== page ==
The country’s remarkable natural bounty and melting pot of culinary influences are on full display in Lima, where markets overflow with Peruvian produce and restaurants showcase some of Latin America’s most exciting cooking.
By Sanjay Surana
Photographs by Christopher Testani
As much as I consider myself an adventurous eater, grilled guinea pig has never aroused my culinary libido. And yet here I was at Lima’s annual Mistura food fair standing before a straw bowl filled with cavy carcasses, their pale-pink flesh tufted with wisps of unplucked hair and arranged on a bed of celery sticks and purple corn. To the left, more guinea pigs—or cuy, as they’re called in Spanish—lay flat and spread-eagled like cartoon roadkill over smoldering charcoal. The young Peruvian manning the grill lowered his surgical mask and assured me that they tastedlike rabbit, with an earthier flavor, but even then I couldn’t bring myself to sample the Andean staple.
The guinea-pig stand was one of hundreds at Mistura, a 10-day celebration of Peruvian food that ranks as the biggest culinary festival in Latin America. Stretching for more than a kilometer along the beachfront at Costa Verde, the fair divides itself into more than a dozen sections that showcase everything from the potent grape spirit pisco and the de facto national dish of ceviche to breads loaded with aniseed and potato, endemic foods from the Andes and the Amazon, hybrid dishes cooked by the progeny of immigrants, desserts like quinoa ice cream and pumpkin-flavored maize pudding, and, in a big beer tent, a handful of Peruvian brews.
Launched in 2008, Mistura is a raucous, joyous event that puts the spotlight on a cuisine that is finally receiving the global acclaim it deserves. Back in 1999 the prescient New York Times critic Eric Asimov declared Peruvian food “one of the great cuisines of the world,” and these days pretty much every culinary prophet seems to agree, from Ferran Adrià and Alain Ducasse to the folks at the Culinary Institute of America, which named 2014 the year for Peruvian cuisine. No surprise, then, that the top two establishments in the latest edition of Latin America’s 50 Best Restaurants are Peruvian: Central and Astrid y Gastón, both in Lima.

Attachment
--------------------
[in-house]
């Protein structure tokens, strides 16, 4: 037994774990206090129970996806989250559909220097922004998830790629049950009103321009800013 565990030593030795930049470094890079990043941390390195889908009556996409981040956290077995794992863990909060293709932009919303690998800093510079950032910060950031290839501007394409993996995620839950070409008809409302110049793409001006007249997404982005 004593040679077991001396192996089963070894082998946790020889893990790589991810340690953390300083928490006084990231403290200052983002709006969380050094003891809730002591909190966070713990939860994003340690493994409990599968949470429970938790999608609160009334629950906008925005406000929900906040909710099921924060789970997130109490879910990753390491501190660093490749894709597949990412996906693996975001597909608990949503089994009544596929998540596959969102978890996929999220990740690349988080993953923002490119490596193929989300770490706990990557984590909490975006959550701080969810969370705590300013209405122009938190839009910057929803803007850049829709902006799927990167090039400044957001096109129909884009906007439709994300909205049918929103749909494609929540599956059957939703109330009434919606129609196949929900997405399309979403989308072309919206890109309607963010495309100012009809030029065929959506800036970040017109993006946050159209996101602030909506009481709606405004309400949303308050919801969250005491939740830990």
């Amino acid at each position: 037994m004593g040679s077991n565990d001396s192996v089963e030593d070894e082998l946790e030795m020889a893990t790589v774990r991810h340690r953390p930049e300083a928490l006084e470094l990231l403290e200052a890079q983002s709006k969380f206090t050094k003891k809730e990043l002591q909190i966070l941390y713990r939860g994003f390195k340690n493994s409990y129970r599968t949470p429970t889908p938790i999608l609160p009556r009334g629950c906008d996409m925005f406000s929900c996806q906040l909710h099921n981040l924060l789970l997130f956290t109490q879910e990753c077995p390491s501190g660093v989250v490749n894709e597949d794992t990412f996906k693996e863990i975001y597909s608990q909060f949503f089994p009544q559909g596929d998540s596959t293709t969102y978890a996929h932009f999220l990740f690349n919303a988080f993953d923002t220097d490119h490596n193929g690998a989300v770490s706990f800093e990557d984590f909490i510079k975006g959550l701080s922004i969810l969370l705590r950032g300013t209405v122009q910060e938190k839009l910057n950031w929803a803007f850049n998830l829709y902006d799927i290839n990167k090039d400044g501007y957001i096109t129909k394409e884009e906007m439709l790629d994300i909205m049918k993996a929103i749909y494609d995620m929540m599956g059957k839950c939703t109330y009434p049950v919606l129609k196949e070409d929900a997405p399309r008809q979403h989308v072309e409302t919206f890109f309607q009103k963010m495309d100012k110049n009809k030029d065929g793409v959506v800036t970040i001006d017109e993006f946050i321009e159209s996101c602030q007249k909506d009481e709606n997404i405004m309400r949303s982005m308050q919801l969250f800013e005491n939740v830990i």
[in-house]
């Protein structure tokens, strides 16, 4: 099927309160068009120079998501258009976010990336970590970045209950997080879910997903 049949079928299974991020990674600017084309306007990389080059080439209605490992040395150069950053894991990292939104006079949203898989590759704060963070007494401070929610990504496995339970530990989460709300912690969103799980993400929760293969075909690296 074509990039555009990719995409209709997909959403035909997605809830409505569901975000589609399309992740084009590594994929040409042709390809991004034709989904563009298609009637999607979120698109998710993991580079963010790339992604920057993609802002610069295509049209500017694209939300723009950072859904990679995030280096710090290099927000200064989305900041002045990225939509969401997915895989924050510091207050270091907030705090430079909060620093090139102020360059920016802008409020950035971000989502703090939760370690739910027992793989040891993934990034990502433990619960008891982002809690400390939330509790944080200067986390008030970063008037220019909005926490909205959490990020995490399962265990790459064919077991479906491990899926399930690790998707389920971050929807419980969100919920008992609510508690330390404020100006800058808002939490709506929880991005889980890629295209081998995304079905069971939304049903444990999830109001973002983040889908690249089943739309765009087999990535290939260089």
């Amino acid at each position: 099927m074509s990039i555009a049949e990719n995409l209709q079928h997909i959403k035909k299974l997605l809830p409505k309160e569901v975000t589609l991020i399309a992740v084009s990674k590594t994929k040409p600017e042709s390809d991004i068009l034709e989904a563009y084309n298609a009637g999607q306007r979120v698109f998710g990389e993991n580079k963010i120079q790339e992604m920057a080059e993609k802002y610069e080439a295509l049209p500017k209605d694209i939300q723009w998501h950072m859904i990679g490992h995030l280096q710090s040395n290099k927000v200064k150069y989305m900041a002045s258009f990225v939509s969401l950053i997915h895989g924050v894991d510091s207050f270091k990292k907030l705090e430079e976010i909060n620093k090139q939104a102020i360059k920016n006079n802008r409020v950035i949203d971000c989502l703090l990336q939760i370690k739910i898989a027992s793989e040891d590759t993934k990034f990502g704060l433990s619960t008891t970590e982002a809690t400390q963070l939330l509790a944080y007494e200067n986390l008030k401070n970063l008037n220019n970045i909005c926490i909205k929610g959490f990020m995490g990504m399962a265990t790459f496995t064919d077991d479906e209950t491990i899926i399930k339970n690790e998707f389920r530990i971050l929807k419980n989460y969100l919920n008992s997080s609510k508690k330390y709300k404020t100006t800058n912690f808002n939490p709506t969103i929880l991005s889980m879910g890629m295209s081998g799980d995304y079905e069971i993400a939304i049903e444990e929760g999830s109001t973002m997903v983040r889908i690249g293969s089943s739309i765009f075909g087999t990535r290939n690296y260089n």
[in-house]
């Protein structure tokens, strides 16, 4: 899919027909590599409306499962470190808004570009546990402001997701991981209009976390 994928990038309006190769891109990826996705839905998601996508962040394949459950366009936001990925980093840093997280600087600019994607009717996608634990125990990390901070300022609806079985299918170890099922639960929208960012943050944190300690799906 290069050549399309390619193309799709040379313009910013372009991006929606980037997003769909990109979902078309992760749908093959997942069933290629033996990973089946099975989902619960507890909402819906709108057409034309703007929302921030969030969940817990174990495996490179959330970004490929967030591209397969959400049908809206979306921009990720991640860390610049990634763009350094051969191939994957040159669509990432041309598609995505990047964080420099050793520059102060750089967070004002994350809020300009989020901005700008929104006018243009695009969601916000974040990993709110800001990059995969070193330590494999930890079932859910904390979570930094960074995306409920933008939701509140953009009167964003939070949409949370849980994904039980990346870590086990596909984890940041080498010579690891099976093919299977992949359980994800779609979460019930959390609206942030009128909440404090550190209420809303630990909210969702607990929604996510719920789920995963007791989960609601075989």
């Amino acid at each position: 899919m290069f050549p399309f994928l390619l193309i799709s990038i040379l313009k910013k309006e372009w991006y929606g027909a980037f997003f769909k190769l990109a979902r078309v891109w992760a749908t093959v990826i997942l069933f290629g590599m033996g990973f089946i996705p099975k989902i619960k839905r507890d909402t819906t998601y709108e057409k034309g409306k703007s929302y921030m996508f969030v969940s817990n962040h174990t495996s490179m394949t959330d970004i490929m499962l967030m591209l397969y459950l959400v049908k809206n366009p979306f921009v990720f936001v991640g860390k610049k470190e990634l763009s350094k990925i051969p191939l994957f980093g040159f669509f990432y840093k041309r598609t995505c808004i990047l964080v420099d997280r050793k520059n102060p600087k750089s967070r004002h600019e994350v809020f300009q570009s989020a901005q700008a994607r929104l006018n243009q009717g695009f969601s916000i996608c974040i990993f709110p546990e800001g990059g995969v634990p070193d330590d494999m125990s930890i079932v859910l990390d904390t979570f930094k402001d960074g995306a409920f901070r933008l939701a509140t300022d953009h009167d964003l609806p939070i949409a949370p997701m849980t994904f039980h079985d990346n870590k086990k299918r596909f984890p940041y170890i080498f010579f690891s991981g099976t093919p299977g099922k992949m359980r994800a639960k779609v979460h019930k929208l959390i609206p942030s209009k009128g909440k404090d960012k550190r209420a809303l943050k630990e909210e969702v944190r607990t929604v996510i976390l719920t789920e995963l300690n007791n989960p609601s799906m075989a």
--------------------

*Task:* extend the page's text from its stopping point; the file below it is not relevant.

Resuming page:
“Peru has a culinary heritage that dates back thousands of years and a cuisine that has been shaped by five centuries of fusion,” Martin Morales, a British-Peruvian chef and author who’s opened the Peruvian restaurants Ceviche and Andina in London, tells me. “Potatoes originated here, as did tomatoes, peanuts, and a large variety of chilies, maize, and cereals. Peru is also the home of many of the world’s superfoods: quinoa, maca root, amaranth.”
Two critical factors have shaped Peruvian cuisine. First, the country’s vast range of microclimates enables it to grow almost anything, from the tubers and chili peppers harvested by Andean farmers millennia before Francisco Pizarro and his conquistadors arrived in the 1530s, to the wheat, rice, onions, limes, sugar, apples, and grapes that the Spanish brought with them alongside pigs, chickens, sheep, and cattle. My visit to Lima’s Surquillo Market, a fount for many of the city’s top chefs, demonstrated the bounty that Pachamama(“mother earth” in Quechua) continues to provide centuries later: giant broccolis, verdant stalks of asparagus, plump artichokes, and wrecking ball–size zapallo squashes; brilliant white cauliflowers framed by fleshy leaves; tubes of cinnamon the length of a walking stick; cherimoya custard apples and tumbo passion fruits; nuts and olives and wonder grains like quinoa, kañiwa, and kiwicha; and all manner of seafood and meat.
The other force that shaped Peruvian cuisine is the country’s historic melting pot of cultures. The Spanish brought with them new foods but also Africans as soldiers and slaves. They were followed by Chinese and Italian immigrants, and finally, at the end of the 19th century, the Japanese, who came to toil in the sugar plantations and fish the waters. Each group has left its culinary imprint, aided by what chef Gastón Acurio, Peru’s culinary evangelist-cum-patron saint, calls “an open-minded society ready to mix everything.” The offal eaten by slaves gave rise to dishes such as chanfainita (cow-lung stew); the Chinese fusioned their predominantly Cantonese fare into things like lomo saltado (a stir-fry of beef and potatoes); and the Italians are responsible for tallarines verdes (literally, green noodles), Peru’s version of spaghetti pesto. And then there’s Nikkei, as Peruvian-Japanese cuisine is called. Popularized overseas by Nobu Matsuhisa—who honed his skills in Lima before garnering fame in America—it’s all the rage at places like Maido, one of Lima’s most sought-after tables, where chef Mitsuharu Tsumura turns out such specialties as miso-marinated butterfish and theceviche-meets-sashimi dish called tiradito.
Yet the most exciting aspect of Peruvian cooking is the contemporary stuff, which first surfaced in the 1980s under the name Novoandina. The movement, started by journalist and food critic Bernardo Roca Rey, sought to prepare classic Andean ingredients—llama meat, ancient grains and root vegetables like oca —using modern techniques, and had the potential to be revolutionary. Except it wasn’t, stymied by, of all things, another attempted revolution: the brutal guerilla insurgency of the Shining Path, which began in 1980 and continued until its leader, Abimael Guzmán, was captured in 1992. It wasn’t until the end of this uprising that Peru’s economy began to recover, tourists returned, money reappeared, and the dining scene gradually evolved. Novoandina cooking was resuscitated and restyled as Nuevo Andino, informed by a cadre of chefs who had studied and cooked abroad—Gastón Acurio, Virgilio Martínez, Rafael Osterling, and Pedro Miguel Schiaffino.